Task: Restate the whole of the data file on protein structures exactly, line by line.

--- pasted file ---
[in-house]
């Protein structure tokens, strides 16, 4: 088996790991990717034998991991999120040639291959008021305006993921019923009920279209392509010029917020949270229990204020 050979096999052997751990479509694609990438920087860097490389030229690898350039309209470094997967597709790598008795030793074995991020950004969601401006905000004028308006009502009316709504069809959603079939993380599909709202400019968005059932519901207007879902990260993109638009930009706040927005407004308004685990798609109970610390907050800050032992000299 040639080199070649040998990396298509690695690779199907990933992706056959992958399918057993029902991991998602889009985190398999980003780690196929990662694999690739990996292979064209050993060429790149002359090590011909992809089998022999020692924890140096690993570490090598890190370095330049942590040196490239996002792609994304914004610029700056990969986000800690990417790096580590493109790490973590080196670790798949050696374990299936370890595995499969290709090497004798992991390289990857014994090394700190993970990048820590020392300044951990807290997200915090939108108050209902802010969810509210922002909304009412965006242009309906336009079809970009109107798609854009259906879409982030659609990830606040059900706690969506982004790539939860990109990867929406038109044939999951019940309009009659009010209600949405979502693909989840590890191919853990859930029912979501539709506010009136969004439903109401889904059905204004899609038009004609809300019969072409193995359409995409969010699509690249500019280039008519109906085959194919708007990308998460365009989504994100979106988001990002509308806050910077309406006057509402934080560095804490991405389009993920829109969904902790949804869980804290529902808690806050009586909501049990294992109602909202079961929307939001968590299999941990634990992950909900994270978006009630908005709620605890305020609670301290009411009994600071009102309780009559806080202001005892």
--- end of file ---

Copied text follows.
[in-house]
């Protein structure tokens, strides 16, 4: 088996790991990717034998991991999120040639291959008021305006993921019923009920279209392509010029917020949270229990204020 050979096999052997751990479509694609990438920087860097490389030229690898350039309209470094997967597709790598008795030793074995991020950004969601401006905000004028308006009502009316709504069809959603079939993380599909709202400019968005059932519901207007879902990260993109638009930009706040927005407004308004685990798609109970610390907050800050032992000299 040639080199070649040998990396298509690695690779199907990933992706056959992958399918057993029902991991998602889009985190398999980003780690196929990662694999690739990996292979064209050993060429790149002359090590011909992809089998022999020692924890140096690993570490090598890190370095330049942590040196490239996002792609994304914004610029700056990969986000800690990417790096580590493109790490973590080196670790798949050696374990299936370890595995499969290709090497004798992991390289990857014994090394700190993970990048820590020392300044951990807290997200915090939108108050209902802010969810509210922002909304009412965006242009309906336009079809970009109107798609854009259906879409982030659609990830606040059900706690969506982004790539939860990109990867929406038109044939999951019940309009009659009010209600949405979502693909989840590890191919853990859930029912979501539709506010009136969004439903109401889904059905204004899609038009004609809300019969072409193995359409995409969010699509690249500019280039008519109906085959194919708007990308998460365009989504994100979106988001990002509308806050910077309406006057509402934080560095804490991405389009993920829109969904902790949804869980804290529902808690806050009586909501049990294992109602909202079961929307939001968590299999941990634990992950909900994270978006009630908005709620605890305020609670301290009411009994600071009102309780009559806080202001005892």